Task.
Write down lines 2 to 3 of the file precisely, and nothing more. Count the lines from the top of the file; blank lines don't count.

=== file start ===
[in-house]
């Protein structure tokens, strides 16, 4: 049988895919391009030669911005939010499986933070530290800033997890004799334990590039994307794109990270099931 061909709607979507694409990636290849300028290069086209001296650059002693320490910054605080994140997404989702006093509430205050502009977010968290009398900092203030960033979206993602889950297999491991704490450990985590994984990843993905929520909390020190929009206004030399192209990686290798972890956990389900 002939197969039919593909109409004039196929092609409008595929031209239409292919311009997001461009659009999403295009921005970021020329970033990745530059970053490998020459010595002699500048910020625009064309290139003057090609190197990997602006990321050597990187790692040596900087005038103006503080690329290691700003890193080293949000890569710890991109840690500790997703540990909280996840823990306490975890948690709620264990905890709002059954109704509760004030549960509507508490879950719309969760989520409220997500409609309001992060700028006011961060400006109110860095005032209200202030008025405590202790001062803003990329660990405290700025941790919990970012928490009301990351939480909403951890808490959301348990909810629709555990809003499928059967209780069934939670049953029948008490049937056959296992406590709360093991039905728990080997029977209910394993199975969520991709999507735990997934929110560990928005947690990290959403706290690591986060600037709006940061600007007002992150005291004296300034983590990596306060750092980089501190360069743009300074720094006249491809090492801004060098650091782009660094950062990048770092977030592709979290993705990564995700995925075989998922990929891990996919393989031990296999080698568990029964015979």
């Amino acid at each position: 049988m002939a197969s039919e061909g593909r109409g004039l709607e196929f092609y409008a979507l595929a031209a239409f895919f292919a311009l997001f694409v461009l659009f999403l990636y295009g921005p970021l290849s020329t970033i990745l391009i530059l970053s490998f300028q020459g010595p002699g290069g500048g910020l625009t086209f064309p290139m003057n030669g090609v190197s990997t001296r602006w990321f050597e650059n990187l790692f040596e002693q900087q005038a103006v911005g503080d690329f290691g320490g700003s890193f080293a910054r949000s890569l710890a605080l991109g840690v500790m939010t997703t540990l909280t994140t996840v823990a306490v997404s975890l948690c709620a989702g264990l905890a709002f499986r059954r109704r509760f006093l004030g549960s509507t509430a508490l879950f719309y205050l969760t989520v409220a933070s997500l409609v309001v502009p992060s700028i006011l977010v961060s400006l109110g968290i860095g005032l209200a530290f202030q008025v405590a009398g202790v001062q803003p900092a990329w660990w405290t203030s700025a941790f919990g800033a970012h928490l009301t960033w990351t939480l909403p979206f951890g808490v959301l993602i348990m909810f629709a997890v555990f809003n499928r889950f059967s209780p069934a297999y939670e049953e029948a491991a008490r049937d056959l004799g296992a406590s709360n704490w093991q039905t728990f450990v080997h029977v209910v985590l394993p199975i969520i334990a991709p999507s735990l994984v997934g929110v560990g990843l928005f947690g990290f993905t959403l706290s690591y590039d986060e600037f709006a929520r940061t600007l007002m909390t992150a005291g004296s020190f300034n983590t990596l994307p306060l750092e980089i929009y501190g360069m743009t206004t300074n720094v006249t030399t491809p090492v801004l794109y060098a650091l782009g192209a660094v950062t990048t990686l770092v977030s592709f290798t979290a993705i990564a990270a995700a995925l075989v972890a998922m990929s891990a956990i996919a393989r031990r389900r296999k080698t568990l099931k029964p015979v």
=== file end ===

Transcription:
């Protein structure tokens, strides 16, 4: 049988895919391009030669911005939010499986933070530290800033997890004799334990590039994307794109990270099931 061909709607979507694409990636290849300028290069086209001296650059002693320490910054605080994140997404989702006093509430205050502009977010968290009398900092203030960033979206993602889950297999491991704490450990985590994984990843993905929520909390020190929009206004030399192209990686290798972890956990389900 002939197969039919593909109409004039196929092609409008595929031209239409292919311009997001461009659009999403295009921005970021020329970033990745530059970053490998020459010595002699500048910020625009064309290139003057090609190197990997602006990321050597990187790692040596900087005038103006503080690329290691700003890193080293949000890569710890991109840690500790997703540990909280996840823990306490975890948690709620264990905890709002059954109704509760004030549960509507508490879950719309969760989520409220997500409609309001992060700028006011961060400006109110860095005032209200202030008025405590202790001062803003990329660990405290700025941790919990970012928490009301990351939480909403951890808490959301348990909810629709555990809003499928059967209780069934939670049953029948008490049937056959296992406590709360093991039905728990080997029977209910394993199975969520991709999507735990997934929110560990928005947690990290959403706290690591986060600037709006940061600007007002992150005291004296300034983590990596306060750092980089501190360069743009300074720094006249491809090492801004060098650091782009660094950062990048770092977030592709979290993705990564995700995925075989998922990929891990996919393989031990296999080698568990029964015979």
């Amino acid at each position: 049988m002939a197969s039919e061909g593909r109409g004039l709607e196929f092609y409008a979507l595929a031209a239409f895919f292919a311009l997001f694409v461009l659009f999403l990636y295009g921005p970021l290849s020329t970033i990745l391009i530059l970053s490998f300028q020459g010595p002699g290069g500048g910020l625009t086209f064309p290139m003057n030669g090609v190197s990997t001296r602006w990321f050597e650059n990187l790692f040596e002693q900087q005038a103006v911005g503080d690329f290691g320490g700003s890193f080293a910054r949000s890569l710890a605080l991109g840690v500790m939010t997703t540990l909280t994140t996840v823990a306490v997404s975890l948690c709620a989702g264990l905890a709002f499986r059954r109704r509760f006093l004030g549960s509507t509430a508490l879950f719309y205050l969760t989520v409220a933070s997500l409609v309001v502009p992060s700028i006011l977010v961060s400006l109110g968290i860095g005032l209200a530290f202030q008025v405590a009398g202790v001062q803003p900092a990329w660990w405290t203030s700025a941790f919990g800033a970012h928490l009301t960033w990351t939480l909403p979206f951890g808490v959301l993602i348990m909810f629709a997890v555990f809003n499928r889950f059967s209780p069934a297999y939670e049953e029948a491991a008490r049937d056959l004799g296992a406590s709360n704490w093991q039905t728990f450990v080997h029977v209910v985590l394993p199975i969520i334990a991709p999507s735990l994984v997934g929110v560990g990843l928005f947690g990290f993905t959403l706290s690591y590039d986060e600037f709006a929520r940061t600007l007002m909390t992150a005291g004296s020190f300034n983590t990596l994307p306060l750092e980089i929009y501190g360069m743009t206004t300074n720094v006249t030399t491809p090492v801004l794109y060098a650091l782009g192209a660094v950062t990048t990686l770092v977030s592709f290798t979290a993705i990564a990270a995700a995925l075989v972890a998922m990929s891990a956990i996919a393989r031990r389900r296999k080698t568990l099931k029964p015979v």